(Kerr H. p97)

”Much thinking about dyslexia is almost wilfully sloppy and sloppy science never did anyone any good, very particularly the subjects of it”
(Kerr H. p93)

Many eminent educational academics acknowledge that there is no scientifically accurate way to differentiate between those with a special reading disability ‘dyslexia’ and ‘common-or-garden’ poor decoders and spellers:

– ”The data do NOT show that dyslexics are different from poor readers. There is no indication that dyslexics represent a unique group” 
(Prof. Linda Siegel)

– ”The underlying difficulty appears to be the same, the way these children respond to treatment appears to be the same, there appears to be no justification whatsoever for going in and trying to carve out a special group of poor readers. This is what 15 years of research, all over the world has shown can’t be justified on a scientific or empirical basis” 
(Stanovich K. in Mills. The Dyslexia Myth)

– ”Most people assume that dyslexia is a clear-cut syndrome with a known medical cause, and that affected individuals can be clearly differentiated from other poor readers whose problems are due to poor teaching or low intelligence. In fact, that is not the case.” 
(Prof. Bishop 2010)

– ”Because there is no way to differentiate students with learning disabilities, the label is meaningless” 
(Prof. George Cunningham)

– ”(T)he word “dyslexia” has taken on a variety of interpretations over the years, and it has provided a vehicle for people who want to make a quick buck from distraught parents” 
(Prof. Tymms)

– “It is a dimension, it is more or less of something. There is no dividing line where you have it or do not. There is nothing to diagnose.” 
(Prof. Plomin. TES. 2019)

– ”(A)ttempts to distinguish between categories of ‘dyslexia’ and ‘poor reader’ or ‘reading disabled’ are scientifically unsupportable, arbitrary and thus potentially discriminatory”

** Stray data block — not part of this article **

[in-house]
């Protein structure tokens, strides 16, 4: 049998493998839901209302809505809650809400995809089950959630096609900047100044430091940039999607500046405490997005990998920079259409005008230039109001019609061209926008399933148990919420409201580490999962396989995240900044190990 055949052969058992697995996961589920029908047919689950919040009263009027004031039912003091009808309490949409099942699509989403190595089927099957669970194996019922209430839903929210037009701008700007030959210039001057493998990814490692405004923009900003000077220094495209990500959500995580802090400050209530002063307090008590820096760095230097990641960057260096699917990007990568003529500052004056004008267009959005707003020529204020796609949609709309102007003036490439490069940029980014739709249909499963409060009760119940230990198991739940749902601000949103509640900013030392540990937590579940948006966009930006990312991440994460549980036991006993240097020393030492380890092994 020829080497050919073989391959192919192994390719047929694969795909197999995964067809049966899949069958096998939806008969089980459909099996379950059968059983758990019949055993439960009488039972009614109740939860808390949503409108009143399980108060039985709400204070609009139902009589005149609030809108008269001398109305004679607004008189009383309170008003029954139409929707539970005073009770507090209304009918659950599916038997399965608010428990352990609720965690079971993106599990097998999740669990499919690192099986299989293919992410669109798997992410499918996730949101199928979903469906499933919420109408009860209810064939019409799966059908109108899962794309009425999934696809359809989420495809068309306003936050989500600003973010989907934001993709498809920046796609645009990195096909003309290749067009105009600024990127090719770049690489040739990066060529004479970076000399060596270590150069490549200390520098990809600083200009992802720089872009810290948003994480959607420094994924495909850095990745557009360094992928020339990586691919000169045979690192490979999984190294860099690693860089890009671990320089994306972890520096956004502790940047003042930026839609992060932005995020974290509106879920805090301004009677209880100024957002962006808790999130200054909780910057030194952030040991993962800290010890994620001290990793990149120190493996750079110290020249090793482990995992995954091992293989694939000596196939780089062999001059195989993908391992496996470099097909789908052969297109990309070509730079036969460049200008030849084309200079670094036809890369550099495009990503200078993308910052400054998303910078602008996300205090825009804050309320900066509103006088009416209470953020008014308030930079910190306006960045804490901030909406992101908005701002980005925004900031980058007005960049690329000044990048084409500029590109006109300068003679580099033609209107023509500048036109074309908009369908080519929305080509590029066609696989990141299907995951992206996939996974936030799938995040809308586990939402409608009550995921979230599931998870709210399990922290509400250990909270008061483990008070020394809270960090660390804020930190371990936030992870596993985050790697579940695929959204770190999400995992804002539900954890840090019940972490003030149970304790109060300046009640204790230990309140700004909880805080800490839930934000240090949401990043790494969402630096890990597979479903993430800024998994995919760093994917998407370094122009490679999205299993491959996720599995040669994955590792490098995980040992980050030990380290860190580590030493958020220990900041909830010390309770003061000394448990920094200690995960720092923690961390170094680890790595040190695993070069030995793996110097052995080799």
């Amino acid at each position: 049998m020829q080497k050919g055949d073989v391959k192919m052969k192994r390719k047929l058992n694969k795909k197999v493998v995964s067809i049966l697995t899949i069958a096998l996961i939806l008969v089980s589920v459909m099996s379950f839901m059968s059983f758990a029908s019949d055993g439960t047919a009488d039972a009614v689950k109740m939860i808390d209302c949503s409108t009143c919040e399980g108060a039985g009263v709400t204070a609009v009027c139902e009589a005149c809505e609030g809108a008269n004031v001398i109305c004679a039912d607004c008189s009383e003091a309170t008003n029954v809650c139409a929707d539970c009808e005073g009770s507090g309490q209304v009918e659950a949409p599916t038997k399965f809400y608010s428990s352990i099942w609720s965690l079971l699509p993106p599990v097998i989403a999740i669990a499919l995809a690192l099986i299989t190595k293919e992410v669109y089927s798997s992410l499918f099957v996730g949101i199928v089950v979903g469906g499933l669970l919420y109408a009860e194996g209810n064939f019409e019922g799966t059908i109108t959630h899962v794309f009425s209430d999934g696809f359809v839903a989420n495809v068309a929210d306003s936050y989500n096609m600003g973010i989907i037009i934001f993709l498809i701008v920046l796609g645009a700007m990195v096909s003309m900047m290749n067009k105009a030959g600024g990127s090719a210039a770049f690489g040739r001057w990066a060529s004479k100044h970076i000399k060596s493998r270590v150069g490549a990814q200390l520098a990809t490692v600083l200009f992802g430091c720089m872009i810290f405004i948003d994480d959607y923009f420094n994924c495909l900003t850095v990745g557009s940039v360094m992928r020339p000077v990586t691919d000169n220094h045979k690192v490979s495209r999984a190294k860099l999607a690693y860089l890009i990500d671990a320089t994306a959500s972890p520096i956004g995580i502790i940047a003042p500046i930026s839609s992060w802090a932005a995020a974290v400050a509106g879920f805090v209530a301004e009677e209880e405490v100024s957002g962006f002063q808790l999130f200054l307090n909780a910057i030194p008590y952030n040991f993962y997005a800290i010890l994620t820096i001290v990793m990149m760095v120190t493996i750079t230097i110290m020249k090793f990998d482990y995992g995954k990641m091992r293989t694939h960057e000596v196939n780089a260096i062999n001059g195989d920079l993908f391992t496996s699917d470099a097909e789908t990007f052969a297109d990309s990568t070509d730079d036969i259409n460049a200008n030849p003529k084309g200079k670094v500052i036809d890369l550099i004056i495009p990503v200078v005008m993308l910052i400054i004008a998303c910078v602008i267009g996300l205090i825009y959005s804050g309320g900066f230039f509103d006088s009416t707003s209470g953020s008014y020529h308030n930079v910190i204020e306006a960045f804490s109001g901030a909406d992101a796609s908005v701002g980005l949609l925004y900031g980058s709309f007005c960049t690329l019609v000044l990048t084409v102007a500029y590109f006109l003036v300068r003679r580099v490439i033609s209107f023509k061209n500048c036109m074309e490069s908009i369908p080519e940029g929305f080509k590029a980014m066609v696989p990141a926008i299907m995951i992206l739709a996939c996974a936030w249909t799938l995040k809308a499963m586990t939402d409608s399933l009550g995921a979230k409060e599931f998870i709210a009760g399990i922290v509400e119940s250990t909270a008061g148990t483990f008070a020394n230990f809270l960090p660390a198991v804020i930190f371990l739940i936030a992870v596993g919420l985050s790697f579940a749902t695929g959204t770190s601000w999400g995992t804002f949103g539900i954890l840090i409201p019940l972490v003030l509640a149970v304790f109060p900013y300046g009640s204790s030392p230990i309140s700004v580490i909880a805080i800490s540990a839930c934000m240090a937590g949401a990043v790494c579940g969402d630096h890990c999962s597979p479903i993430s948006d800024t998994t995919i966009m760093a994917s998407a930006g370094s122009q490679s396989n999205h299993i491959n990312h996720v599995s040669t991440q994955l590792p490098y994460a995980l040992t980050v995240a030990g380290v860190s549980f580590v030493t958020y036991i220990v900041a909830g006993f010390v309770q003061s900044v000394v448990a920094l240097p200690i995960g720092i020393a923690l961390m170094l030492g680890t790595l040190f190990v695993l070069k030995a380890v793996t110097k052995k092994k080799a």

(Elliott & Gibbs)

– “There is no agreed-upon prevalence figure; that’s why we should not be talking about dyslexia as if it were a well-defined diagnosis for a well-defined group. I use the word as a descriptor for word-level reading difficulties…” 
(Dr. Louisa Moats)

– ”In our present state of knowledge it does not seem helpful for teachers to think of some literacy learners as ‘dyslexics’ and others as ‘ordinary poor readers” 
(Rice & Brooks)

– ”They learned what they were taught, period. There are no dyslexic kids. I mean, that is just a myth” 
(Prof. Engelmann. Children Of The Code interview)

– “I’m sorry, I have no idea what dyslexia is” 
(Prof. Pamela Snow)

There is no need to manufacture a neurodevelopmental defect to explain why a significant percentage (20-30+%) of children in English-speaking countries have great difficulty learning to decode and spell accurately. The evidence-based explanation is clear and simple:
The cross-cultural comparisons1 reveal that the source of English-speaking children’s difficulties in learning to read and spell is the English spelling system and the way it is taught. These comparisons provide irrefutable evidence that a biological theory of “dyslexia”, a deficit presumed to be a property of the child is untenable, ruling out the popular “phonological-deficit theory” of dyslexia. For a biological theory to be accurate, dyslexia would have to occur at the same rate in all populations. Otherwise, some type of genetic abnormality would be specific to people who learn an English alphabet code and be absent in people who live in countries with a transparent alphabet, where poor readers are rare. A disorder entirely tied to a particular alphabetic writing system is patently absurd and has no scientific basis. English-speaking children have trouble learning to read and spell because of our complex spelling code and because of current teaching methods, not because of aberrant genes” 
(D.McGuinness ERI p3. bold added.)

2003: Map of Europe (derived from Seymour, Aro & Erskine’s study) showing % of errors in word decoding at the end of the first year of formal school by country. The UK children in the study lived in Scotland. At that time, nearly all children throughout the UK were taught using a ‘balanced word reading approach, not high quality phonics.

”Aggregate children entering school all have the minimal prerequisites to be taught how to read…Since the kids all started with the same minimal prerequisites, the “deficiency” has to be in the instruction the children receive”
Prof. Dick Schutz. Reading Dystestia: A Specific Measurement Disability)

”All humans have the same brain architecture, and therefore how we learn is the same in all countries”
(Prof. Stanislas Dehaene)

”Children with general language delays, weak auditory or verbal short-term memory, or other perceptual and cognitive deficits could have problems learning to read and spell.  But these are language and memory problems, not ”reading disorder” problems.  These children are few and far between, constituting less than 5% of the population.”